The bovine genome is the first of the artidactyl genomes to be sequenced. The Btau2.0, 6.2 fold coverage assembly comprises 1.7 Gb with only 24% in contigs > 1000 bases. The small contig size creates problems for extraction of regions upstream of the TSS or first coding exon. Orthologous bovine promoters from the 23 human RefSeqs in group b, were retrieved using Ensembl's gene orthology criteria . Fifteen orthologues could be retrieved (Table 1).
The 15 sequences were analysed as before. Of the six unique motifs, three were in common with motifs predicted in their human orthologues corresponding to AP2 (b11b group, b15b, b11b) and MEF2 (b2b group) [see Additional file 8]. Two novel motifs (b1b, and b3b) occurred frequently with 19 and 25 occurrences, in 8 and 11 of 15 sequences [see Additional file 7].
A common problem in agricultural science is incomplete genomic sequence for the species of interest, and therefore limited or no access to the promoter sequences. The proposed solution is to identify orthologous genes in related species that have sequenced genomes and extract the relevant promoter regions. These promoters can then be used to search for common regulatory motifs. The approach used here was to examine the promoter regions of co-expressed genes for shared motifs. Such a method can identify both known and novel TFBSs, it can also potentially identify genes that may be co-expressed but that have not been measured as part of the experiment.
In this paper we present a simple approach for deducing regulatory information in mammalian genomes with restricted sequence by using a reference genome. We evaluate this approach using an independent data set. We used MEME  for predicting motifs in promoter sequences of the genes. MEME performed well in a recent assessment of tools employed for prediction of TFBSs  and offers a flexible set of parameters.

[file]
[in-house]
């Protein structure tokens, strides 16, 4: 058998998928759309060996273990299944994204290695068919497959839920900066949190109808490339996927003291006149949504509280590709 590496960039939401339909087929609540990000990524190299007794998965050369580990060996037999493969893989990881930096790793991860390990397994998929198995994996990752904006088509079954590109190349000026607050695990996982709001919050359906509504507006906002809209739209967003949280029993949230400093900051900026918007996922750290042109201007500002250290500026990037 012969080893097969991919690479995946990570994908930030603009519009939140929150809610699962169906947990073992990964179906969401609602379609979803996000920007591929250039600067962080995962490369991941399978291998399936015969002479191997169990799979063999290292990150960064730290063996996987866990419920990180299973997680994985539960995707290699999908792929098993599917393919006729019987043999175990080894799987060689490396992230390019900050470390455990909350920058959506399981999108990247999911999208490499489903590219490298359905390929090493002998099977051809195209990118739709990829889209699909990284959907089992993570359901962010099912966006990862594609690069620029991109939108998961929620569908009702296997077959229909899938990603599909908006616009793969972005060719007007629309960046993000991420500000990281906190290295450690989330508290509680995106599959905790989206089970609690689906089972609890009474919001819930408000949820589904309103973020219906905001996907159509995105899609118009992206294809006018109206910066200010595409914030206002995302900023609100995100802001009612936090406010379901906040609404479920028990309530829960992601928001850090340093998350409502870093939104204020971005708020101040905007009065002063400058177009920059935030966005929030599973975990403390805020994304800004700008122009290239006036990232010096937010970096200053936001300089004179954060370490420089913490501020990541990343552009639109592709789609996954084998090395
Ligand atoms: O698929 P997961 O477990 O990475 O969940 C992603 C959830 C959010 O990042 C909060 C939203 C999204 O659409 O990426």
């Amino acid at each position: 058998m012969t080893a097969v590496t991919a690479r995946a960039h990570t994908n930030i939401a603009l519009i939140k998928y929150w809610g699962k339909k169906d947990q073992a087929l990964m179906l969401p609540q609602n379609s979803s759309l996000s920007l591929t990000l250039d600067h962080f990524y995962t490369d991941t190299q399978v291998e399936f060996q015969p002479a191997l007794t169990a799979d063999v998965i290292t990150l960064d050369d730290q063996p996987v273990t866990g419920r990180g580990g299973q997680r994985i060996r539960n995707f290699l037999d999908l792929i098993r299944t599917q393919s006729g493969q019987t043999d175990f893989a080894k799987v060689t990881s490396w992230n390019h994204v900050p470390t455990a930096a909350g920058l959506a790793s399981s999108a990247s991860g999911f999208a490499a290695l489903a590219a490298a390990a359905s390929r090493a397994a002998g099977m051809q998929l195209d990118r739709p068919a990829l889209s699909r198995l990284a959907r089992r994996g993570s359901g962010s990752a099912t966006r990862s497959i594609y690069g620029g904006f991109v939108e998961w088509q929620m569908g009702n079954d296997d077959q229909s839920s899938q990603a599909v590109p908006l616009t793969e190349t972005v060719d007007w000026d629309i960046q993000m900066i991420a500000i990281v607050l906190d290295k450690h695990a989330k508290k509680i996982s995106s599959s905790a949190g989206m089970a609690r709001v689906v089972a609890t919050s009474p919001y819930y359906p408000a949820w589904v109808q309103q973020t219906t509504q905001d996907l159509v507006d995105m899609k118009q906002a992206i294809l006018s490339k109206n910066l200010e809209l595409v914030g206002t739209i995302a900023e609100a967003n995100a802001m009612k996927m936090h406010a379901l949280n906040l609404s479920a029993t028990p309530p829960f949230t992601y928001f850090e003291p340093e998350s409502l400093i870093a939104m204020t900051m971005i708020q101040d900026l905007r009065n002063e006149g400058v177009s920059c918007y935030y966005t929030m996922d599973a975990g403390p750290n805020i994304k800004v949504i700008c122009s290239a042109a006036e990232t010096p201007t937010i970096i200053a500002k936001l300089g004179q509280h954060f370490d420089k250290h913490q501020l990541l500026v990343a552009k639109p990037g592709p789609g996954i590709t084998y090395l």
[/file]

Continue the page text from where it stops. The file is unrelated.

Wasserman and Fickett  compiled and analysed a group of experimentally verified muscle regulatory regions and discovered the presence of five specific binding sites in these sequences. This human subset (group a) of this collection was used as the training set to evaluate the proposed approach. Promoter analysis of sequences in the training set identified three of the five expected binding sites for muscle-specific transcription factors. We identified MEF2, Sp1 and Myf binding sites significantly in the set. The SRF binding site also matched to the same motif identified as a MEF2 site (a1). This result suggests that MEME may be clustering these two binding sites together due to the similarity at the centre of both sites. The randomisation of the training data also supported this observation. The composition, that is number of sequences and sites that contribute to the structure of a motif, of several low ranking motifs, such as a7, a9, a10 and a13, were very distinct from motifs generated from the random sequences. Hence, the approach used was to examine all 15 predicted motifs regardless of their MEME reported e-values in the subsequent analyses. We conclude from this initial comparison that our approach and selection criteria identified the majority of the motifs present.
The predicted motifs in group a were also compared to known TFBSs in TRANSFAC  and JASPAR . These databases are the most comprehensive collection of known TFBSs available. The TRANSFAC database is the largest available set of known TFBSs. The core matrices of many profiles have also been computationally extended – introducing potential redundancy into the data. Many of the longer binding sites are contributing to non-specific matches. The size of the JASPAR database is much smaller than TRANSFAC but it consists of experimentally verified and highly curated profiles. Overall in this study more of the TRANSFAC hits had p-values < 0.05 compared to those in JASPAR.
The MEF2 binding site was identified. The MEF2 gene family members are expressed during early embryogenesis and throughout the developing myocardium and are well-characterised for their involvement in muscle differentiation [25–27]. The conserved DNA binding domain in these regulators recognises an AT-rich consensus sequence, present in the regulatory regions of many muscle-specific genes [28, 29]. The MEF2 motifs in the TRANSFAC and JASPAR databases are largely based on in vitro SELEX data and differ slightly from each other and from that in .